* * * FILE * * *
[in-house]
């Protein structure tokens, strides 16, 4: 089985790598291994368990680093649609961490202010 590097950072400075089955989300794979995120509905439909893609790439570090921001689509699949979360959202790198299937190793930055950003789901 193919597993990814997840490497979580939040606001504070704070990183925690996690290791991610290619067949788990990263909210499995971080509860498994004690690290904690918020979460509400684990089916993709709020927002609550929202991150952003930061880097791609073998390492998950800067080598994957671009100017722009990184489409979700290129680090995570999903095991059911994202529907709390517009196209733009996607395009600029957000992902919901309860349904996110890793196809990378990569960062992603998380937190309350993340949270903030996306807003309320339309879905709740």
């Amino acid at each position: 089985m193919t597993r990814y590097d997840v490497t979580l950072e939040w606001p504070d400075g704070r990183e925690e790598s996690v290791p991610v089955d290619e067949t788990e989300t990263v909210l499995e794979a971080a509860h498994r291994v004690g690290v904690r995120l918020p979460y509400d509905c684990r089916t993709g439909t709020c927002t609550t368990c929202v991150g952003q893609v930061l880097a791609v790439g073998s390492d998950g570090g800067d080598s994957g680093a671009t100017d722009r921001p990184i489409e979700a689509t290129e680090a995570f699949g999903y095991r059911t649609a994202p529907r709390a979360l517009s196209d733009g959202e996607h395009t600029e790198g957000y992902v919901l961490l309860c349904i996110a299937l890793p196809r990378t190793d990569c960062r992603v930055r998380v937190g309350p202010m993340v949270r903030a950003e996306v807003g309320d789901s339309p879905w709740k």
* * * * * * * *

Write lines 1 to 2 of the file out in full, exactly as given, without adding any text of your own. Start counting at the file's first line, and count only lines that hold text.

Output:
[in-house]
């Protein structure tokens, strides 16, 4: 089985790598291994368990680093649609961490202010 590097950072400075089955989300794979995120509905439909893609790439570090921001689509699949979360959202790198299937190793930055950003789901 193919597993990814997840490497979580939040606001504070704070990183925690996690290791991610290619067949788990990263909210499995971080509860498994004690690290904690918020979460509400684990089916993709709020927002609550929202991150952003930061880097791609073998390492998950800067080598994957671009100017722009990184489409979700290129680090995570999903095991059911994202529907709390517009196209733009996607395009600029957000992902919901309860349904996110890793196809990378990569960062992603998380937190309350993340949270903030996306807003309320339309879905709740």